2017 Vol. 81(1) 9-32
Etzel Cardeña, Ph.D.
Zdrenka, M, and Wilson, M. S. (2017). Individual Difference Correlates of Psi Performance in Forced-choice Precognition Experiments: a Meta-analysis (1945–2016). Journal of Parapsychology, 81, 9-32.
Individual Difference Correlates of Psi Performance in Forced-choice Precognition Experiments: a Meta-analysis (1945–2016).
Marco Zdrenka Marc Stewart Wilson
Victoria University of Wellington
Previous research in parapsychology has not been particularly persuasive, in large part due to a lack of replicability of significant findings. To address these concerns and better understand which factors may be associated with stronger and more consistent effect sizes, all forced-choice precognition experiments analysing individual differences (e.g., personality traits) were aggregated to determine which factors might reliably predict psi performance. Overall, 55 studies published between 1945 and 2016, including 35 individual difference measures, were subject to meta-analysis. Six individual difference measures, namely, luck belief (the belief that luck is primarily controllable), perceptual defensiveness, openness to experience, belief in psi, extraversion, and time belief as dynamic, were found to significantly correlate with psi performance. Given the particularly straightforward nature of forced-choice precognition experiments, a promising future avenue would be to explore these factors in confirmatory studies. It is hoped that researchers can model their future experiments off these findings in conjunction with preregistration techniques, to ultimately create a more systematic and robust database.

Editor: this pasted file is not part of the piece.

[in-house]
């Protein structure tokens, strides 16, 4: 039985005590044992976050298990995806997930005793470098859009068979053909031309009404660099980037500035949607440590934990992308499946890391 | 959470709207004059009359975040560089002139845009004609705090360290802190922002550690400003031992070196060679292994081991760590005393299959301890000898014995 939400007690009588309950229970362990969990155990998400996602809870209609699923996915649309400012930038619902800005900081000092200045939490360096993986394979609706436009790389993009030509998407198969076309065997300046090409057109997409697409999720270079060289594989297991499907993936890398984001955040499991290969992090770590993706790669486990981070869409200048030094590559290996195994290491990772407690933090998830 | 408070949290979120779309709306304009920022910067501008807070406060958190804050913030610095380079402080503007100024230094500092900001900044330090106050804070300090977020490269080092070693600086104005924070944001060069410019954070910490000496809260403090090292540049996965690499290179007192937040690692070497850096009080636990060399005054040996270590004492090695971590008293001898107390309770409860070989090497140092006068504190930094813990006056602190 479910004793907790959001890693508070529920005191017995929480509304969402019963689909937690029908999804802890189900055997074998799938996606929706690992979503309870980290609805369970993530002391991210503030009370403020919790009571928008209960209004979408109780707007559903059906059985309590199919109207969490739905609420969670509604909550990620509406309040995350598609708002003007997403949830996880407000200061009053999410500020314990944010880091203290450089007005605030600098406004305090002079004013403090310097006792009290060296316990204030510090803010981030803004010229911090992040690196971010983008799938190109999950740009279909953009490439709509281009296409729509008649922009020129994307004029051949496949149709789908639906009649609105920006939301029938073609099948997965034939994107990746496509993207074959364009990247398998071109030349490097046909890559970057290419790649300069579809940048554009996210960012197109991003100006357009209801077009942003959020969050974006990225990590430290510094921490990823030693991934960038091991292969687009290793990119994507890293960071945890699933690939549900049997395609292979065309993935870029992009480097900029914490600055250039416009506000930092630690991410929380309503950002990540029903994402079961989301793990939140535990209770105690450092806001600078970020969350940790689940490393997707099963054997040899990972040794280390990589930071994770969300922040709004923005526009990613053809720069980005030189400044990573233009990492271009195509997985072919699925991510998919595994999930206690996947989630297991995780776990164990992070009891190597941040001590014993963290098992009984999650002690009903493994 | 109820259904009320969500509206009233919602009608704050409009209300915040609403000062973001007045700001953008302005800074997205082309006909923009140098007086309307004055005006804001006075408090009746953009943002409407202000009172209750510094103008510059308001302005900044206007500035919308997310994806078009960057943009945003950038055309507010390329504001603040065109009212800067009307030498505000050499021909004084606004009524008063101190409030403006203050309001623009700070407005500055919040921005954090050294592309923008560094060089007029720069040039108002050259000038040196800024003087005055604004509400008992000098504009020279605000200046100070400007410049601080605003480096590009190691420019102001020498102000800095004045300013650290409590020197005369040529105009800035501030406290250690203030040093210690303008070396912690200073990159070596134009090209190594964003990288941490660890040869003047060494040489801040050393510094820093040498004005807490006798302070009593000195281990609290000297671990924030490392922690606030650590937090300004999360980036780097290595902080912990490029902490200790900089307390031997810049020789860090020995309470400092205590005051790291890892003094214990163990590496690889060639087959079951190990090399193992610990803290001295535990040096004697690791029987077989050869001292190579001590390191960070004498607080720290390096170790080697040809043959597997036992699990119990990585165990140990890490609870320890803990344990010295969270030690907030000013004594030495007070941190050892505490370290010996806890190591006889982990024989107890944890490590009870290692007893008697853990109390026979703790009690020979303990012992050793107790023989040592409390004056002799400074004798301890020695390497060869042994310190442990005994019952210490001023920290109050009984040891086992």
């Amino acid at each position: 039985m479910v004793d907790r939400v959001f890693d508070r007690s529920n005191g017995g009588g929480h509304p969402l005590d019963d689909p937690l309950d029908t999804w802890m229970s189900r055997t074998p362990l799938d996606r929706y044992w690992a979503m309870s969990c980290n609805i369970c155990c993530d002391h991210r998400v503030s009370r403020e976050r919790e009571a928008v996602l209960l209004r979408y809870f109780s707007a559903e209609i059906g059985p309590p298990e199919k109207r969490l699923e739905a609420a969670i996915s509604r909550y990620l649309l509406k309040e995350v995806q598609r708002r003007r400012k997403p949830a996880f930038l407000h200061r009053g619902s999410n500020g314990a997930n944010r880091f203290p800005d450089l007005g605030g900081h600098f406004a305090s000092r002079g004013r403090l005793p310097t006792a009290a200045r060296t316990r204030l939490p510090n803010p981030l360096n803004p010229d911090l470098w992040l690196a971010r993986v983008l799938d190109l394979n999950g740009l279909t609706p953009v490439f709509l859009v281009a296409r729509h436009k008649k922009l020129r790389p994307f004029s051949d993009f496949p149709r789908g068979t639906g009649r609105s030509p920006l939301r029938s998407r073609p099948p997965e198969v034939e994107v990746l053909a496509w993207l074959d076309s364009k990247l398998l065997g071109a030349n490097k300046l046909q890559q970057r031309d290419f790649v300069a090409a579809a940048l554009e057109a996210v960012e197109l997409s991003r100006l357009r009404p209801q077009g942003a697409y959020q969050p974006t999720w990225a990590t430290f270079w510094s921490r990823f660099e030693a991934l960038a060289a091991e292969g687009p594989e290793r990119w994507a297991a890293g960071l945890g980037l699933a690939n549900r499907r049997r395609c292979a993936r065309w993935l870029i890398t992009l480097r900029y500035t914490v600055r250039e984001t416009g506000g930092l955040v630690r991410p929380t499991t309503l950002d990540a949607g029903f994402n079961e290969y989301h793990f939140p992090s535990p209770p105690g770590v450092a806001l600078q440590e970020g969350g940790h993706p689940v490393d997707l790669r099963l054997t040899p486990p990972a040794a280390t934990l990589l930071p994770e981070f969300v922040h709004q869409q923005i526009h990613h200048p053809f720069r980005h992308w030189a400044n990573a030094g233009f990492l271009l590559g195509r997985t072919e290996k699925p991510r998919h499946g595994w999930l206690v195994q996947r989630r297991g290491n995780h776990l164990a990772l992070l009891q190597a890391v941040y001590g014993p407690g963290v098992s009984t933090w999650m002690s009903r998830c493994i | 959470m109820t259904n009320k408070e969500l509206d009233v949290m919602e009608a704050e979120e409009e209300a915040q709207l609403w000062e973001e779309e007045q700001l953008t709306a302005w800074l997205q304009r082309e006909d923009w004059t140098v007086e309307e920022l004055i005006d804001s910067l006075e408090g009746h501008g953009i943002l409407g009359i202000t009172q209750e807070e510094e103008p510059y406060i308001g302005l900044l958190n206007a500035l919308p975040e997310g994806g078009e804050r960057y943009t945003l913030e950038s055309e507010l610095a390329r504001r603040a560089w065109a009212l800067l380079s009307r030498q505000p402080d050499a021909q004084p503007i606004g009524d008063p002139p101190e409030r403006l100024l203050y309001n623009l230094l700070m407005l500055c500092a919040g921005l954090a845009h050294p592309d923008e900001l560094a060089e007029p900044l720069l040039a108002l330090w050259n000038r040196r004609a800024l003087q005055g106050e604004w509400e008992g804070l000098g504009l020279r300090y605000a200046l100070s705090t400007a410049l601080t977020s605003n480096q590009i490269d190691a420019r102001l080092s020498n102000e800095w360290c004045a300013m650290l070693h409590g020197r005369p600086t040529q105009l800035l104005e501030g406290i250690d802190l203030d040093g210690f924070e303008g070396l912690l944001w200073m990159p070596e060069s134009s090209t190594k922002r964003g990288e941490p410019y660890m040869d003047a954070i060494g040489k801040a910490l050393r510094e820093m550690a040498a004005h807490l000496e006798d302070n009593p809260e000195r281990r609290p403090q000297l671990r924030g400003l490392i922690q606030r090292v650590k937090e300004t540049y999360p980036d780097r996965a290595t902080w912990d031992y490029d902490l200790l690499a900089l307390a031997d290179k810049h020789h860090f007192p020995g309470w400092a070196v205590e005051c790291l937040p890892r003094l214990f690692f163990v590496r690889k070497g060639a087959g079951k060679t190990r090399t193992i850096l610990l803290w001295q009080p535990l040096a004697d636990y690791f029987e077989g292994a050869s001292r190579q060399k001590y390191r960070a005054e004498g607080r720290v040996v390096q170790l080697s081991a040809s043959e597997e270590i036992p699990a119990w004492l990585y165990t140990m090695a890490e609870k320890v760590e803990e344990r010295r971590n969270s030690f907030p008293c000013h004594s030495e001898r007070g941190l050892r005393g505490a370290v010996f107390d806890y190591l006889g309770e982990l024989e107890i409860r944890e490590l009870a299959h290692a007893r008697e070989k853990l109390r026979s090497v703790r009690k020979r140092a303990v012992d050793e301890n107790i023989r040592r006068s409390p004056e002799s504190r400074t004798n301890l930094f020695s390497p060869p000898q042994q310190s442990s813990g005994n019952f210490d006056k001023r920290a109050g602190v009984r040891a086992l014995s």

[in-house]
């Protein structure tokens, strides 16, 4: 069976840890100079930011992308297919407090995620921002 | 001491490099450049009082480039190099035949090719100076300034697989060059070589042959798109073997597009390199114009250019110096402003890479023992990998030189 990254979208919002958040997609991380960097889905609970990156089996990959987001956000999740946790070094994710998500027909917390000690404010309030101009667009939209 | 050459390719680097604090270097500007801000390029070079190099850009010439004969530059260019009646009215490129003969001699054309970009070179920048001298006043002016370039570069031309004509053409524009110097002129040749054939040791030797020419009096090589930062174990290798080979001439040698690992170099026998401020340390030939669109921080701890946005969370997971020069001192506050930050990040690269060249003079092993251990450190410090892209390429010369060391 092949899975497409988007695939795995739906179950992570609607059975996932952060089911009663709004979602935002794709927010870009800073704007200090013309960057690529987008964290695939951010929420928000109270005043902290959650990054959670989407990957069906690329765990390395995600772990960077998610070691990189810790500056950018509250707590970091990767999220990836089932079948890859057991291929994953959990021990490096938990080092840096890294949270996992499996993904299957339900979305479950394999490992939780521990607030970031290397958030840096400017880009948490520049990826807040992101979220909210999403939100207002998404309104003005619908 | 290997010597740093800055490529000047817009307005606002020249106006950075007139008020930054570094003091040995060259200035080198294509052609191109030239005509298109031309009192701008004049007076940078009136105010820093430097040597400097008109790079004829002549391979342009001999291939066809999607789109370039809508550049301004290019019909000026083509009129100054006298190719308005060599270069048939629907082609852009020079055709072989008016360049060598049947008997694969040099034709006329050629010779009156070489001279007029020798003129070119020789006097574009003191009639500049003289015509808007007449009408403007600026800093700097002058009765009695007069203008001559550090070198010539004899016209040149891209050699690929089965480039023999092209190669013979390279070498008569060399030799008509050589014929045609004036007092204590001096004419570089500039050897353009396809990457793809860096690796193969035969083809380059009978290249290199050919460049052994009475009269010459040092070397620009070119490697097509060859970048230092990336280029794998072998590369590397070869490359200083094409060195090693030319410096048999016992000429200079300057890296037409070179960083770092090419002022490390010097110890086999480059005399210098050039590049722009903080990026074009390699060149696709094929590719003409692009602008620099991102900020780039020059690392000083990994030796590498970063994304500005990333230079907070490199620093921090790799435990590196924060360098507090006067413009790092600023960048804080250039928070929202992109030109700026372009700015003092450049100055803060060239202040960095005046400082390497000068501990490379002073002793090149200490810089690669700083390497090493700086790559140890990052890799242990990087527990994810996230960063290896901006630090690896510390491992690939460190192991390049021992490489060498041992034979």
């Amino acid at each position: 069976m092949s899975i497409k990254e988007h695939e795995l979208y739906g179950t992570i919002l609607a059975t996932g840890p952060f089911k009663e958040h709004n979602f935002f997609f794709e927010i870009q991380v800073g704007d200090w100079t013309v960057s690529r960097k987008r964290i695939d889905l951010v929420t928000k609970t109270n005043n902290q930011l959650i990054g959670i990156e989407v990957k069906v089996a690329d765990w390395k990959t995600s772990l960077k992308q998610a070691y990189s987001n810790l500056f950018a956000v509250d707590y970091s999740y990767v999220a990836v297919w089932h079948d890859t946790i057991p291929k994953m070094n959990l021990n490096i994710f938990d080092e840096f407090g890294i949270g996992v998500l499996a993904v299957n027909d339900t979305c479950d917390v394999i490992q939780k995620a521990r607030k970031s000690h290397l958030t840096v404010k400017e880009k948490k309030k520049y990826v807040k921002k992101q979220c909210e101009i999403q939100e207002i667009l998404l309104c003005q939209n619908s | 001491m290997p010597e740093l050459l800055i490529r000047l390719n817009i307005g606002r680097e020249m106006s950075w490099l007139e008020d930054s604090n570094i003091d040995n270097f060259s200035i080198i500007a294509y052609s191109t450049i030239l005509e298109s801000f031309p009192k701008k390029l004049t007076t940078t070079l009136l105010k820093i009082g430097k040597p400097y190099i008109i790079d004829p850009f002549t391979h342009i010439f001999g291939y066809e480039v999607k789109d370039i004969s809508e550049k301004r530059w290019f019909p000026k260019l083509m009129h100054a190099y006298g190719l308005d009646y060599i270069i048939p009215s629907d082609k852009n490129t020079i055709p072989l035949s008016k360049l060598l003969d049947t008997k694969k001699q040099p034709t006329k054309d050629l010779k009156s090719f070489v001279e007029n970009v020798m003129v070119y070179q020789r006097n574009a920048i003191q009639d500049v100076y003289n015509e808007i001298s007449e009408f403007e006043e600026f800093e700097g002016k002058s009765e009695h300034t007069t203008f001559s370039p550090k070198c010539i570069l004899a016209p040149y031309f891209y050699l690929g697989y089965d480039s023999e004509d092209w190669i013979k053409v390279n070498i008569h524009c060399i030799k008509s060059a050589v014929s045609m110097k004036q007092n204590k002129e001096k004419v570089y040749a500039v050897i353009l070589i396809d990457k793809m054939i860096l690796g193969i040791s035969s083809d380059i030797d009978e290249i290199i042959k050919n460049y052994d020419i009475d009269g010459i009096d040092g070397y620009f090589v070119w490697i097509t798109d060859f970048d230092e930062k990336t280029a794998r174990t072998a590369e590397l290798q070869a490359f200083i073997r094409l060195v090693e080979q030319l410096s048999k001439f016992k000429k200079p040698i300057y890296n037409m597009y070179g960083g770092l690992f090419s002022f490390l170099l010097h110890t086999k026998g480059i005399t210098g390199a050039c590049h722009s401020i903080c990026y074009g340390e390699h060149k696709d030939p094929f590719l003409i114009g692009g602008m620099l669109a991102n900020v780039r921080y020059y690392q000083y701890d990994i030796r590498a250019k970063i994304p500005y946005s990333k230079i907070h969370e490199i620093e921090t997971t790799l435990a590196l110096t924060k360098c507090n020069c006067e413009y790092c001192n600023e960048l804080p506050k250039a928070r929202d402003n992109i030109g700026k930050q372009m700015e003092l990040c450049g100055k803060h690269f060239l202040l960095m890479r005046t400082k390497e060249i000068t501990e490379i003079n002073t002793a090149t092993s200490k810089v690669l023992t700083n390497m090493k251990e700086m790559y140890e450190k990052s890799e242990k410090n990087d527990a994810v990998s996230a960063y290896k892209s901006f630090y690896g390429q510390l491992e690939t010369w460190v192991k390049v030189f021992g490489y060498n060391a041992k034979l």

meta-analysis, psi, precognition, personality, individual differences, forced-choice